Are there dedicated neural mechanisms for imitation? A study of grist and mills

Elizabeth Renner*, Yishan Xie, Francys Subiaul, Antonia F. De C. Hamilton

*Corresponding author for this work

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Are there brain regions that are specialized for the execution of imitative actions? We compared two hypotheses of imitation: the mirror neuron system (MNS) hypothesis predicts frontal and parietal engagement which is specific to imitation, while the Grist-Mills hypothesis predicts no difference in brain activation between imitative and matched non-imitative actions. Our delayed imitation fMRI paradigm included two tasks, one where correct performance was defined by a spatial rule and another where it was defined by an item-based rule. For each task, participants could learn a sequence from a video of a human hand performing the task, from a matched “Ghost” condition, or from text instructions. When participants executed actions after seeing the Hand demonstration (compared to Ghost and Text demonstrations), no activation differences occurred in frontal or parietal regions; rather, activation was localized primarily to occipital cortex. This adds to a growing body of evidence which indicates that imitation-specific responses during action execution do not occur in canonical mirror regions, contradicting the mirror neuron system hypothesis. However, activation differences did occur between action execution in the Hand and Ghost conditions outside MNS regions, which runs counter to the Grist-Mills hypothesis. We conclude that researchers should look beyond these hypotheses as well as classical MNS regions to describe the ways in which imitative actions are implemented by the brain.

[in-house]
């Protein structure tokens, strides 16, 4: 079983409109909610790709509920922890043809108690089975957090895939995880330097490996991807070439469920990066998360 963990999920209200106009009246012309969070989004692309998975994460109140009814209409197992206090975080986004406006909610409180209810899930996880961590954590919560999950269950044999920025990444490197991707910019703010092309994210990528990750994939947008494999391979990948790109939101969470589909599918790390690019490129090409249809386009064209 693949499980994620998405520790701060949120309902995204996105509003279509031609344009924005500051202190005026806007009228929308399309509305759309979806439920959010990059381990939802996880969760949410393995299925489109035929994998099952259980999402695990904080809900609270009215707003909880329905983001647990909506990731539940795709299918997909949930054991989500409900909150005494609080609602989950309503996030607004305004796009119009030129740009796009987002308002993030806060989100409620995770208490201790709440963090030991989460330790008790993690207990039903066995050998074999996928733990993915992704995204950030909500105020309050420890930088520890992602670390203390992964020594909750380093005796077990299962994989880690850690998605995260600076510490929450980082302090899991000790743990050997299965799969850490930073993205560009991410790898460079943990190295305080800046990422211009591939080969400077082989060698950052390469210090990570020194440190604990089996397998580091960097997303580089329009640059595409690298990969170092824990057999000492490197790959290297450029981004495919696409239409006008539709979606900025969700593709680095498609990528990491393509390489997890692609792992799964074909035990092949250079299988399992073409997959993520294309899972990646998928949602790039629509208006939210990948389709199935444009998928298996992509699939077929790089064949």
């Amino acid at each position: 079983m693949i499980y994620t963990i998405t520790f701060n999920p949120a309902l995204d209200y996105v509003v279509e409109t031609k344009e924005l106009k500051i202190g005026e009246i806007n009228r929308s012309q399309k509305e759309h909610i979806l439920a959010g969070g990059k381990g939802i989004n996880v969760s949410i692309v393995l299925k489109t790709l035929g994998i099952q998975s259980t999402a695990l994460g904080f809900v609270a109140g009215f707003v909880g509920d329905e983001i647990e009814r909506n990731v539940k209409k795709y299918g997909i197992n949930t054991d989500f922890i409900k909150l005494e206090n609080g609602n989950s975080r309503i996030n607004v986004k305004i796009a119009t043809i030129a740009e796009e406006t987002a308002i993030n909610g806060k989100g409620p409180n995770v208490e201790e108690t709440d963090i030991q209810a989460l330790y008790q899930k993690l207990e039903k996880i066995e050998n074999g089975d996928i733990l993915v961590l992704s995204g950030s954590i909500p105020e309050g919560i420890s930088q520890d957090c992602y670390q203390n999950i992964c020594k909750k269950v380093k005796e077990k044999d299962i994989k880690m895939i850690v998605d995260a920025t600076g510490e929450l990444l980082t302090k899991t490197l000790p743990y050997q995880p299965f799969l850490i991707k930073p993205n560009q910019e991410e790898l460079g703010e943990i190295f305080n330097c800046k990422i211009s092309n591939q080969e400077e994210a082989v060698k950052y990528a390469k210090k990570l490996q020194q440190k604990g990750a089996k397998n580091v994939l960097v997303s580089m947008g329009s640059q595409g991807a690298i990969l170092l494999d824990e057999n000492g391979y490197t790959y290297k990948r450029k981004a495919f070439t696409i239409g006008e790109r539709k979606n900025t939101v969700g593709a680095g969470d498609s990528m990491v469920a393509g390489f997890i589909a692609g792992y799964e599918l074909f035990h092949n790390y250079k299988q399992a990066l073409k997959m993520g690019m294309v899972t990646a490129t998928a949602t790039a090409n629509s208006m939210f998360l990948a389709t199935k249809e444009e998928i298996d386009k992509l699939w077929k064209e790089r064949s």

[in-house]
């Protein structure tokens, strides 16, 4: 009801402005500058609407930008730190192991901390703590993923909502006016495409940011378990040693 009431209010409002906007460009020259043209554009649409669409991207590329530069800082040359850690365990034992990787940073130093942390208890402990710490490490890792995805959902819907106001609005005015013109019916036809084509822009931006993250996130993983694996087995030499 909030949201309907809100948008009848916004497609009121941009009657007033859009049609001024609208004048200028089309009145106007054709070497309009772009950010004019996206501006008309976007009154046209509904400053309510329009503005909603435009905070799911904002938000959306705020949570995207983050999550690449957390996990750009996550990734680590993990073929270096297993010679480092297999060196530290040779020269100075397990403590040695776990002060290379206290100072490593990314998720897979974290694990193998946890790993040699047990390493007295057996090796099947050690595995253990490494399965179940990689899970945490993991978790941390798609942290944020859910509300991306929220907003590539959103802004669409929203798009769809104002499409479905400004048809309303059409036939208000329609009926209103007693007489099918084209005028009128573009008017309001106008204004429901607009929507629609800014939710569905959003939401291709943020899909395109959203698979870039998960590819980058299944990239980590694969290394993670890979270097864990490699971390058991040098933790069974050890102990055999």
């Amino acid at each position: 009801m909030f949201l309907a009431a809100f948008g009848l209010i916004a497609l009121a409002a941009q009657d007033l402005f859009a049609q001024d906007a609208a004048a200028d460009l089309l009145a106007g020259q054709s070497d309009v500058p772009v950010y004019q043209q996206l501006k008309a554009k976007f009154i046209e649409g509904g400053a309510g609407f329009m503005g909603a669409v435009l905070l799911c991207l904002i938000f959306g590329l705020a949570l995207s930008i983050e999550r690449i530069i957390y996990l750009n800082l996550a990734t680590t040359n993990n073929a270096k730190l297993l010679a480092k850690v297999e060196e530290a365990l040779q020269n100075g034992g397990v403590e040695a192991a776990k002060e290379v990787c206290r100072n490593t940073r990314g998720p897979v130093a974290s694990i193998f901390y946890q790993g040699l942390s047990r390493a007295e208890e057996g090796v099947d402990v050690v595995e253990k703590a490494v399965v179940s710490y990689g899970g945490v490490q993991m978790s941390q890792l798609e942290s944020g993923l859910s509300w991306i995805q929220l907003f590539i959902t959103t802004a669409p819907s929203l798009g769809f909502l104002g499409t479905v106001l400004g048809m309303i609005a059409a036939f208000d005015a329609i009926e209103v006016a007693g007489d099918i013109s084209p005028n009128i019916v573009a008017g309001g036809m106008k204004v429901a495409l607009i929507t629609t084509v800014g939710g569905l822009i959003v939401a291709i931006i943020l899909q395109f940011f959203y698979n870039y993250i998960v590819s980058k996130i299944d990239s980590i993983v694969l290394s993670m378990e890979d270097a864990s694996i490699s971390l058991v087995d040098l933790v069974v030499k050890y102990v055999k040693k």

Original languageEnglish
Article numbere0291771
Number of pages14
JournalPLoS One
Issue number9
Publication statusPublished - 26 Sept 2023

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